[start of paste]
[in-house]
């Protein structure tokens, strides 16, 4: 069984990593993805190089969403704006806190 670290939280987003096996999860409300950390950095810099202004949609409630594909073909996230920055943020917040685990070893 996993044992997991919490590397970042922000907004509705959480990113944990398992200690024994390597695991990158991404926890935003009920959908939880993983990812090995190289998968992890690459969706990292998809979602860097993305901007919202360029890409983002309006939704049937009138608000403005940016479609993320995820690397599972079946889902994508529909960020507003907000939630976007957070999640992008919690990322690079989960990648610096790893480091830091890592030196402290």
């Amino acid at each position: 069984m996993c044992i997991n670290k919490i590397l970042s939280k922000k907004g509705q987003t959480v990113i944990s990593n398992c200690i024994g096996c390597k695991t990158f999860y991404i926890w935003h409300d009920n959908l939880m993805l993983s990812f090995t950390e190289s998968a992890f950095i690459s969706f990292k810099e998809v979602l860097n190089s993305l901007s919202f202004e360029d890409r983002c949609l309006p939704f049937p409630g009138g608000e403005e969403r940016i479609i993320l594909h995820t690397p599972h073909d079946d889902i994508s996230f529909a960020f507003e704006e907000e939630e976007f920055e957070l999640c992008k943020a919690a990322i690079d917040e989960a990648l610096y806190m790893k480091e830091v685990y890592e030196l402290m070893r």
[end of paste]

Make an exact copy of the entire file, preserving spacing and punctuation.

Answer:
[in-house]
């Protein structure tokens, strides 16, 4: 069984990593993805190089969403704006806190 670290939280987003096996999860409300950390950095810099202004949609409630594909073909996230920055943020917040685990070893 996993044992997991919490590397970042922000907004509705959480990113944990398992200690024994390597695991990158991404926890935003009920959908939880993983990812090995190289998968992890690459969706990292998809979602860097993305901007919202360029890409983002309006939704049937009138608000403005940016479609993320995820690397599972079946889902994508529909960020507003907000939630976007957070999640992008919690990322690079989960990648610096790893480091830091890592030196402290």
């Amino acid at each position: 069984m996993c044992i997991n670290k919490i590397l970042s939280k922000k907004g509705q987003t959480v990113i944990s990593n398992c200690i024994g096996c390597k695991t990158f999860y991404i926890w935003h409300d009920n959908l939880m993805l993983s990812f090995t950390e190289s998968a992890f950095i690459s969706f990292k810099e998809v979602l860097n190089s993305l901007s919202f202004e360029d890409r983002c949609l309006p939704f049937p409630g009138g608000e403005e969403r940016i479609i993320l594909h995820t690397p599972h073909d079946d889902i994508s996230f529909a960020f507003e704006e907000e939630e976007f920055e957070l999640c992008k943020a919690a990322i690079d917040e989960a990648l610096y806190m790893k480091e830091v685990y890592e030196l402290m070893r």